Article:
Credit union savings accounts

In credit unions members pool their savings and lend to one another. Members have something in common, such as the same employer, church or trade union, or living in the same area. Credit unions use the money they earn to improve services and reward their members.

Is a credit union savings account for you?

A credit union savings account might be for you if:

  • you want a flexible account that lets you save what you can, when you can
  • you like the idea of saving with a not-for-profit organisation run by the members that use its services
  • you’ve had difficulty opening an account with a bank or building society

How credit union savings accounts work

  • Credit unions are member-run community organisations where members pool their savings so they can lend to one another.
  • The members of a credit union have something in common, such as working for the same company, living in the same area or belonging to a certain church or trade union. This is called having a 'common bond'.
  • There are several ways you can save with a credit union – via local collection points, by direct debit or by having money deducted directly from your wages.
  • In most cases, instead of having a fixed interest rate, you’ll receive a yearly payout called a ‘dividend’ on your savings. The amount will vary depending on how much profit the credit union makes.
  • All credit unions offer basic savings accounts and loans. Some also offer additional investment options, such as ISAs.
  • Credit unions are not run for profit. Instead of paying out earnings to shareholders, they use the money they earn to improve services and reward their members.
  • Credit unions vary greatly in size - some are small community groups while others have thousands of members.

Risk and return

  • Credit unions aren’t allowed to invest in risky ventures or to lend out all their money at once.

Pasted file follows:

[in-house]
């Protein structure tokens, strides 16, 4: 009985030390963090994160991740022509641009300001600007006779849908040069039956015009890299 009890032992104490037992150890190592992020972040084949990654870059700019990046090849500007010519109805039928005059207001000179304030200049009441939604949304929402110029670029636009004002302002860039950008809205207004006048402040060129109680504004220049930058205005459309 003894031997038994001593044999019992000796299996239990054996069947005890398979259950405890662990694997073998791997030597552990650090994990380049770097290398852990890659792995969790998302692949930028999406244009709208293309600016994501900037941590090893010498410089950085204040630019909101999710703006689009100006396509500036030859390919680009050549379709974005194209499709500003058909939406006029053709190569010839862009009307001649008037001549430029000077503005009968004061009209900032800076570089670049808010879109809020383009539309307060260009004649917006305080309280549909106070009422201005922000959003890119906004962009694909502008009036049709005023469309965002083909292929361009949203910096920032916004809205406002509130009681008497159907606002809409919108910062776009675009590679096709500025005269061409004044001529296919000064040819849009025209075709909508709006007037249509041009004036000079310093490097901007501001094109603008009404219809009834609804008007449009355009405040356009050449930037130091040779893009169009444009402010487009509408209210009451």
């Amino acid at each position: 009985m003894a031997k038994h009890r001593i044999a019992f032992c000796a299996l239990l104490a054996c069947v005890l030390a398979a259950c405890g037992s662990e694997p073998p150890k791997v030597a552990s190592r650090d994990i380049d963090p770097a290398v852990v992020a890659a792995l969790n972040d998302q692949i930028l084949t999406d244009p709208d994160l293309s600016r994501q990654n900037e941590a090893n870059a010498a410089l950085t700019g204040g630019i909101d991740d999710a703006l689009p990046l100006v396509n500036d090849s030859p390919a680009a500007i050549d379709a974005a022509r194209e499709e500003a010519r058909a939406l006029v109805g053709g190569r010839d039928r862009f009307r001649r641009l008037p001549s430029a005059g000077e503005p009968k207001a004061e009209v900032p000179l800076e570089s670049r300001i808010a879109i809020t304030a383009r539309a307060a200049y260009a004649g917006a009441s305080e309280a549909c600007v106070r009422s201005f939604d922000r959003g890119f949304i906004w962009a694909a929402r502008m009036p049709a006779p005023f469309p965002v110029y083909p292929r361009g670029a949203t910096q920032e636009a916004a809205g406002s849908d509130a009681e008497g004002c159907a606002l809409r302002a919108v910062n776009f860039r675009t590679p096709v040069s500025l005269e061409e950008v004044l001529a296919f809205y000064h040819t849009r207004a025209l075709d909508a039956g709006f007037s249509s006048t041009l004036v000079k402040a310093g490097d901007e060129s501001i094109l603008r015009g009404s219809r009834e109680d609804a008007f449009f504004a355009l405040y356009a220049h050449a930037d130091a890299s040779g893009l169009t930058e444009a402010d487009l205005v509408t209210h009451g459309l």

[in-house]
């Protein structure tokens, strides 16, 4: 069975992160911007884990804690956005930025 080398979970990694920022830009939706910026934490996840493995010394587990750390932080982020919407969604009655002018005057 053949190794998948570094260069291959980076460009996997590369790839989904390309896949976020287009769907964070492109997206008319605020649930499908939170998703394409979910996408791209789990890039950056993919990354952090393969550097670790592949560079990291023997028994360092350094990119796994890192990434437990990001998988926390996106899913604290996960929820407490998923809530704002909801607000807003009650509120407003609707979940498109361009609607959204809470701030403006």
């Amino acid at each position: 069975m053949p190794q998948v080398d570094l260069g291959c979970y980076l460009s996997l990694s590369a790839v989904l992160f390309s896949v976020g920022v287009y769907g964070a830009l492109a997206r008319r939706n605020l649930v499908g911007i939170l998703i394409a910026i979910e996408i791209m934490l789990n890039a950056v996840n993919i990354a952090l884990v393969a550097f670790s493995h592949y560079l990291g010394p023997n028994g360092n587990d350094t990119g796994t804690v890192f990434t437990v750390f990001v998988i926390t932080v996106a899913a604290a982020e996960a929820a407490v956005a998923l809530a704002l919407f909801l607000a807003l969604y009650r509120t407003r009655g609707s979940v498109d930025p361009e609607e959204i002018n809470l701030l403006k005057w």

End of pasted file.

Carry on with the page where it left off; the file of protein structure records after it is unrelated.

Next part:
• The more you save, the larger your share of the yearly dividend payout will be.
  • Dividends can be low, or even zero, if the credit union isn’t earning a profit.

Access to your money


Not every credit union offers the full range of options for withdrawals. Before you open an account, check how you can pay money in and take it out.

  • You can withdraw money at any time.
  • You can take out cash at the local credit union office or arrange a transfer to your bank account.
  • Some credit unions will give you a debit card.


  • Generally credit union savings accounts do not make charges, but check with individual providers.

Safe and secure?

  • Your savings are secure except in the unlikely event of the credit union going bust.
  • If your credit union fails and you lose money, you can claim back up to £85,000 under the Financial Services Compensation Scheme.

How to open an account

The first step is to find a suitable credit union and become a member.

Find a credit union in Northern Ireland at the:

Irish League of Credit Unions

Ulster Federation of Credit Unions

When joining, you’ll need to provide ID and proof of address.

Before you open an account use the link below to check that sure your chosen credit union is registered with the Financial Conduct Authority (FCA).


Credit Unions do not, by law, have to deduct tax - it is the responsibility of the member to declare their dividend for tax.

If things go wrong

Because credit unions are regulated by FCA they have to meet certain standards. This means if you have a problem that you can’t resolve with them direct, you can complain to the Financial Ombudsman Service. Follow the link below to find out more.